W3C home > Mailing lists > Public > www-style@w3.org > June 2011

"CSS Standard Boasts Unprecedented Interoperability": a different - much more nuanced - opinion

From: Gérard Talbot <www-style@gtalbot.org>
Date: Tue, 7 Jun 2011 14:49:40 -0700
Message-ID: <63b01743573edce2c3bd5bcd70ea77a2.squirrel@cp3.shieldhost.com>
To: "W3C www-style mailing list" <www-style@w3.org>
Cc: "Daniel Glazman" <daniel.glazman@disruptive-innovations.com>, "Bert Bos" <bert@w3.org>, "Ian Jacobs" <ij@w3.org>

Cascading Style Sheets Standard Boasts Unprecedented Interoperability
CSS Test Suite Key to Stable Standard that is Foundation for New Features

More than 9000 CSS tests have made it easier for designers to create style
sheets that work across browsers, and across devices.

Hello all,

I want to express a different and much more nuanced opinion regarding CSS
2.1 and its test suite.

Maybe we all now have good reasons to celebrate at this point. But maybe
we should not celebrate so much ... or not as much as if everything is
perfect, complete, impeccable and "done for good".


Many if not all of the issues I brought up wrt CSS 2.1 have not been
incorporated into the last version (June 7th 2011) of the Proposed
Recommendation. I do not know why; maybe it was too late. Maybe it will be
added into the errata.

2 examples here:

1st example

Section 17.6.1
still uses an incorrect diagram. I reported the problem, explanations in


along with corrections


2nd example

[CSS 2.1] WD 07 Dec. 2010: section 9.5.2 Introductory subsections and
sentences to orient reader

and no significant change happened.

Some other people (eg Peter Moulder in
) also reported issues and problems with CSS 2.1 which do not appear to
have been incorporated in the CSS2-20110607 version.

As outrageous as it may seem, I wish CSSWG would consider to release one
day a CSS 2.2 spec that would fix all known remaining issues.


The weakest point of the CSS 2.1 spec and the weakest point of the CSS 2.1
test suite is that the perspective of web authors are still not met. The
CSS 2.1 spec and the CSS 2.1 test suite still look like it was designed by
& from & with very technical people "geeks" and for very technical people
"geeks". Unfortunately, I wish I had time, energy to develop this opinion
here and now but I do not right now.


More than 9000 CSS tests have made it easier for designers to create style
sheets that work across browsers, and across devices.

There are at the very least 200 CSS testcases in the latest (RC6 and/or
nightly-unstable) version of the test suite which must be tuned, tweaked,
corrected, improved here; you can assume that 50 testcases are invalid.
You can safely approximate that at least 100 new, additional testcases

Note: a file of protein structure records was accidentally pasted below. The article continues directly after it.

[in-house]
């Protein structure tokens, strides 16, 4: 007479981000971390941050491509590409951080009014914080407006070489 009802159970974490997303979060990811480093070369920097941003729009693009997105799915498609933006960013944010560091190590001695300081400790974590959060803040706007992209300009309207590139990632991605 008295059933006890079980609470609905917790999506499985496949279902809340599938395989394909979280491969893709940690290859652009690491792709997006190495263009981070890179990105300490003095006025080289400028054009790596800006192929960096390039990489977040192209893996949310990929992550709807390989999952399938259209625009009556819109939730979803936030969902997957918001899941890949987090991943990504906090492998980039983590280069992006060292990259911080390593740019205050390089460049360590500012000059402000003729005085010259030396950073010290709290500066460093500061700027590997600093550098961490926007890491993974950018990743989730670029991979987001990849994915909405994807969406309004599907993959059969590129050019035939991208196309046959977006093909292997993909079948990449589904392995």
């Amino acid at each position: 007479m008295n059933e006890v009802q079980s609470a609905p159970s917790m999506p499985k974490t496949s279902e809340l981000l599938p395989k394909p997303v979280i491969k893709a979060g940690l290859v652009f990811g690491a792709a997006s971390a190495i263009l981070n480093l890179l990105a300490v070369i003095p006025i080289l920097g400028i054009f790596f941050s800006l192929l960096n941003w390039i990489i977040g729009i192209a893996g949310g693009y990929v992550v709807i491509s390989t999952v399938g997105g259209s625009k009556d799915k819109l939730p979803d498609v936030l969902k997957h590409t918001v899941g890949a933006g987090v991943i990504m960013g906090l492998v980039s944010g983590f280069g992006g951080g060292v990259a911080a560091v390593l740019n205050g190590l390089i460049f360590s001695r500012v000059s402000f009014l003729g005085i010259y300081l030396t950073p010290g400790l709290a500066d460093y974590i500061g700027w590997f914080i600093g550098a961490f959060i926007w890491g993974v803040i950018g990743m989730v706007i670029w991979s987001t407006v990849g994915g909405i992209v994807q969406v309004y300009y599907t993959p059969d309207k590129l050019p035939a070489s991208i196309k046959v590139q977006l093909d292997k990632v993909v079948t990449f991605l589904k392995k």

need to be submitted for various reasons: coverageability, more stringent
testcases, more demanding/requiring testcases.

CSS 2.1 test suite: Known issues

Overall, many testcases (let's say, 400 testcases) among those 9000 CSS
tests are not that good, not so good, in particular if/when they are
passed by "rusty" and buggy browsers (IE5, IE6) which are known to not
support related CSS properties. Several dozens of tests should be redone
just because of that. One example among many:


will be passed by browsers which entirely ignore max-width !


There are *many* CSS 2.1 test suite testcases whose expected results are
lenient. Out of 9000 testcases, there are many which are basic testcases.
We may end up finding more/many browser implementation issues if/when
doing more complex testcases.


More than 9000 CSS tests have made it easier for designers to create style
sheets that work across browsers, and across devices.

The fact that 9000 CSS tests have been submitted and that the fact the CSS
2.1 spec is official do not, by itself, make CSS coding entirely reliable,
perfectly predictable in all browsers. Known compliance scores on the test
suite among browsers (IE9 beta1, Firefox 4 beta 6, Chrome 6, Opera 10.70,
Safari 5.0.2) were gathered, achieved 9 months ago and ranged from 85% to
97% .. and a bunch of testcases have changed since then, new versions of
browsers have been released and new testcases have been submitted, etc.


W3C CSS validator has a few bugs. This should and must be stated. Such
bugs do not contribute to make the CSS 2.1 spec and test suite perfectly

regards, Gérard
+CC: Daniel Glazman, Bert Bos, Ian Jacobs
P.S.: Unfortunately, I will be taking a necessary 3 week vacation time
starting tomorrow.
CSS 2.1 Test suite RC6, March 23rd 2011

Contributions to CSS 2.1 test suite

Web authors' contributions to CSS 2.1 test suite
Received on Tuesday, 7 June 2011 21:50:12 UTC

This archive was generated by hypermail 2.3.1 : Monday, 2 May 2016 14:38:46 UTC